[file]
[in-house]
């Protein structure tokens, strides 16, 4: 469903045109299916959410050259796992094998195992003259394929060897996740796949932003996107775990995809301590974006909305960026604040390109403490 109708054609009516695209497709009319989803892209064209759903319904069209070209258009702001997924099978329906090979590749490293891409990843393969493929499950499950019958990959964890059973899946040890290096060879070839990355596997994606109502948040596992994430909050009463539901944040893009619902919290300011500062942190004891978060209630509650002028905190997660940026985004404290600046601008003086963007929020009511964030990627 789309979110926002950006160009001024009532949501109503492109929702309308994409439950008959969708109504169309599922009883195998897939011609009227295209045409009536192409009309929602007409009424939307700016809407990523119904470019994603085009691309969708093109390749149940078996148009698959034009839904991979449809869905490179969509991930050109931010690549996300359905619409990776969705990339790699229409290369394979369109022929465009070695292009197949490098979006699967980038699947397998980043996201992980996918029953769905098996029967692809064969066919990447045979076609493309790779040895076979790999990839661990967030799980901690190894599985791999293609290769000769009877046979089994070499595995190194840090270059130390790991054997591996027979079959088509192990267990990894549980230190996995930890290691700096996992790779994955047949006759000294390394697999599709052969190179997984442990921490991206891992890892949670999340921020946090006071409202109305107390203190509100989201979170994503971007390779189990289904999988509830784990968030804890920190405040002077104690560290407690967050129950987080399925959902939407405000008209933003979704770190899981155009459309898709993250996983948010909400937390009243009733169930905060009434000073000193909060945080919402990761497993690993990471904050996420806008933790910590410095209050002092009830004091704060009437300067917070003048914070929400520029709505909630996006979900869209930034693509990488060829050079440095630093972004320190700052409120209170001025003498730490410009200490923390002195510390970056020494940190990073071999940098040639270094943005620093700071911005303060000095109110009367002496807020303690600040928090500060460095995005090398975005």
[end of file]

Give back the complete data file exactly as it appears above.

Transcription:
[in-house]
């Protein structure tokens, strides 16, 4: 469903045109299916959410050259796992094998195992003259394929060897996740796949932003996107775990995809301590974006909305960026604040390109403490 109708054609009516695209497709009319989803892209064209759903319904069209070209258009702001997924099978329906090979590749490293891409990843393969493929499950499950019958990959964890059973899946040890290096060879070839990355596997994606109502948040596992994430909050009463539901944040893009619902919290300011500062942190004891978060209630509650002028905190997660940026985004404290600046601008003086963007929020009511964030990627 789309979110926002950006160009001024009532949501109503492109929702309308994409439950008959969708109504169309599922009883195998897939011609009227295209045409009536192409009309929602007409009424939307700016809407990523119904470019994603085009691309969708093109390749149940078996148009698959034009839904991979449809869905490179969509991930050109931010690549996300359905619409990776969705990339790699229409290369394979369109022929465009070695292009197949490098979006699967980038699947397998980043996201992980996918029953769905098996029967692809064969066919990447045979076609493309790779040895076979790999990839661990967030799980901690190894599985791999293609290769000769009877046979089994070499595995190194840090270059130390790991054997591996027979079959088509192990267990990894549980230190996995930890290691700096996992790779994955047949006759000294390394697999599709052969190179997984442990921490991206891992890892949670999340921020946090006071409202109305107390203190509100989201979170994503971007390779189990289904999988509830784990968030804890920190405040002077104690560290407690967050129950987080399925959902939407405000008209933003979704770190899981155009459309898709993250996983948010909400937390009243009733169930905060009434000073000193909060945080919402990761497993690993990471904050996420806008933790910590410095209050002092009830004091704060009437300067917070003048914070929400520029709505909630996006979900869209930034693509990488060829050079440095630093972004320190700052409120209170001025003498730490410009200490923390002195510390970056020494940190990073071999940098040639270094943005620093700071911005303060000095109110009367002496807020303690600040928090500060460095995005090398975005």